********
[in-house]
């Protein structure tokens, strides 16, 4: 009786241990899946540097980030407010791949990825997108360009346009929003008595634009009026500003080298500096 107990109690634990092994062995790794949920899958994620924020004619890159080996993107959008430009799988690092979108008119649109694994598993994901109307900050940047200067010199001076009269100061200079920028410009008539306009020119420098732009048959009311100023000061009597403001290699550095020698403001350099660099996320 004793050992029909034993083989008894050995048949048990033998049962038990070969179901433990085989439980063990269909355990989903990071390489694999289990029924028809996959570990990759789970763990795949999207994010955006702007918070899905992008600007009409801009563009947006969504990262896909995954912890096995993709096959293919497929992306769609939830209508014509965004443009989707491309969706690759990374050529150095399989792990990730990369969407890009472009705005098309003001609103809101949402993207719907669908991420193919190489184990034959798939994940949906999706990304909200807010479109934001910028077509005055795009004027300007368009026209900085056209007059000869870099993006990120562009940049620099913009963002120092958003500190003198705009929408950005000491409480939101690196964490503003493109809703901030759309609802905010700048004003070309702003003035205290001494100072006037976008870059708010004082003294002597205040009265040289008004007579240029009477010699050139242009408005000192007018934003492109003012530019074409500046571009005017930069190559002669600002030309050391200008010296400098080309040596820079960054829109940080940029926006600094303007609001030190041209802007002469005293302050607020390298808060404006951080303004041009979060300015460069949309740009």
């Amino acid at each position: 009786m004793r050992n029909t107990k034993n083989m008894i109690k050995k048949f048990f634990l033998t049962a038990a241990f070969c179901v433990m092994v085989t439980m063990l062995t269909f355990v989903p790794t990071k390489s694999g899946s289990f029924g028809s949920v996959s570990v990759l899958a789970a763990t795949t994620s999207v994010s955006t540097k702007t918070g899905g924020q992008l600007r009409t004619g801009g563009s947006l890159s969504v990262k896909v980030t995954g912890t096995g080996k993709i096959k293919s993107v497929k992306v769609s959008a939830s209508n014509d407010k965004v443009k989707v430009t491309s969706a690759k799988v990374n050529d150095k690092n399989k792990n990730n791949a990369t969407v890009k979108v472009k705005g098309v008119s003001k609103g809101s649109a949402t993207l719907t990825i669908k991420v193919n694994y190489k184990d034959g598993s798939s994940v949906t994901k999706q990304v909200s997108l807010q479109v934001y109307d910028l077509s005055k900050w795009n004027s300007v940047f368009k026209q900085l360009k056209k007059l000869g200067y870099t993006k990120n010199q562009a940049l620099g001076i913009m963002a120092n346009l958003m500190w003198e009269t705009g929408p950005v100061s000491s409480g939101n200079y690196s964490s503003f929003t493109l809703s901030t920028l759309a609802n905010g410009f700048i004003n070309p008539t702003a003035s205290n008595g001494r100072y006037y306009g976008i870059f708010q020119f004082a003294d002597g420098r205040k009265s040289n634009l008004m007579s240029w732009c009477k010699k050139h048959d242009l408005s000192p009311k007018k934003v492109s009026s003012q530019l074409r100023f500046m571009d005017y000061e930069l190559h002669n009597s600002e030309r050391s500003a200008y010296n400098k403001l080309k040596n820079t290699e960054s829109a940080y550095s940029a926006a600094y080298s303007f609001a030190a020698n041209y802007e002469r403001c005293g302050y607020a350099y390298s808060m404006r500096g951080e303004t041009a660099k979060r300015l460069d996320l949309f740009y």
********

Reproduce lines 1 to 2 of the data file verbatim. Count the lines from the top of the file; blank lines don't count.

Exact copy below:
[in-house]
């Protein structure tokens, strides 16, 4: 009786241990899946540097980030407010791949990825997108360009346009929003008595634009009026500003080298500096 107990109690634990092994062995790794949920899958994620924020004619890159080996993107959008430009799988690092979108008119649109694994598993994901109307900050940047200067010199001076009269100061200079920028410009008539306009020119420098732009048959009311100023000061009597403001290699550095020698403001350099660099996320 004793050992029909034993083989008894050995048949048990033998049962038990070969179901433990085989439980063990269909355990989903990071390489694999289990029924028809996959570990990759789970763990795949999207994010955006702007918070899905992008600007009409801009563009947006969504990262896909995954912890096995993709096959293919497929992306769609939830209508014509965004443009989707491309969706690759990374050529150095399989792990990730990369969407890009472009705005098309003001609103809101949402993207719907669908991420193919190489184990034959798939994940949906999706990304909200807010479109934001910028077509005055795009004027300007368009026209900085056209007059000869870099993006990120562009940049620099913009963002120092958003500190003198705009929408950005000491409480939101690196964490503003493109809703901030759309609802905010700048004003070309702003003035205290001494100072006037976008870059708010004082003294002597205040009265040289008004007579240029009477010699050139242009408005000192007018934003492109003012530019074409500046571009005017930069190559002669600002030309050391200008010296400098080309040596820079960054829109940080940029926006600094303007609001030190041209802007002469005293302050607020390298808060404006951080303004041009979060300015460069949309740009």